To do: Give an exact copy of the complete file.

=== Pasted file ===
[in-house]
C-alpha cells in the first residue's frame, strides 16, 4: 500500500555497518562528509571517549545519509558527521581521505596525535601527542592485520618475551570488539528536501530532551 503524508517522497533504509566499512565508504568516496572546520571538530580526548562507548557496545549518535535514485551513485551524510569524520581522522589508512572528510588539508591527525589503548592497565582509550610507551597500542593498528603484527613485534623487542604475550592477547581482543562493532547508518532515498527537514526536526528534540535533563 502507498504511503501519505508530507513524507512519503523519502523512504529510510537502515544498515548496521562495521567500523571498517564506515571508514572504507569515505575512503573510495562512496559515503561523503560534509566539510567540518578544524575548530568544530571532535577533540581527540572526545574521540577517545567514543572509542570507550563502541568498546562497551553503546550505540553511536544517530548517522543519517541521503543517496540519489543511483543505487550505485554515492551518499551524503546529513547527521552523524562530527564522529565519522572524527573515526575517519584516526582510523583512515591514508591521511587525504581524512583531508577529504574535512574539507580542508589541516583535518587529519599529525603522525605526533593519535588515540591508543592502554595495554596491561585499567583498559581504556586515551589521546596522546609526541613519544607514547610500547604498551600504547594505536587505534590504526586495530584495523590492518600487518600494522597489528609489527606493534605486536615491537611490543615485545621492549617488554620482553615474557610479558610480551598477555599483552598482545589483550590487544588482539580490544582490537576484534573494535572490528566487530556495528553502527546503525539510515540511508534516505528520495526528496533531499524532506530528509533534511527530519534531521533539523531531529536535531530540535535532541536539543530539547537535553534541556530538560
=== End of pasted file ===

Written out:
[in-house]
C-alpha cells in the first residue's frame, strides 16, 4: 500500500555497518562528509571517549545519509558527521581521505596525535601527542592485520618475551570488539528536501530532551 503524508517522497533504509566499512565508504568516496572546520571538530580526548562507548557496545549518535535514485551513485551524510569524520581522522589508512572528510588539508591527525589503548592497565582509550610507551597500542593498528603484527613485534623487542604475550592477547581482543562493532547508518532515498527537514526536526528534540535533563 502507498504511503501519505508530507513524507512519503523519502523512504529510510537502515544498515548496521562495521567500523571498517564506515571508514572504507569515505575512503573510495562512496559515503561523503560534509566539510567540518578544524575548530568544530571532535577533540581527540572526545574521540577517545567514543572509542570507550563502541568498546562497551553503546550505540553511536544517530548517522543519517541521503543517496540519489543511483543505487550505485554515492551518499551524503546529513547527521552523524562530527564522529565519522572524527573515526575517519584516526582510523583512515591514508591521511587525504581524512583531508577529504574535512574539507580542508589541516583535518587529519599529525603522525605526533593519535588515540591508543592502554595495554596491561585499567583498559581504556586515551589521546596522546609526541613519544607514547610500547604498551600504547594505536587505534590504526586495530584495523590492518600487518600494522597489528609489527606493534605486536615491537611490543615485545621492549617488554620482553615474557610479558610480551598477555599483552598482545589483550590487544588482539580490544582490537576484534573494535572490528566487530556495528553502527546503525539510515540511508534516505528520495526528496533531499524532506530528509533534511527530519534531521533539523531531529536535531530540535535532541536539543530539547537535553534541556530538560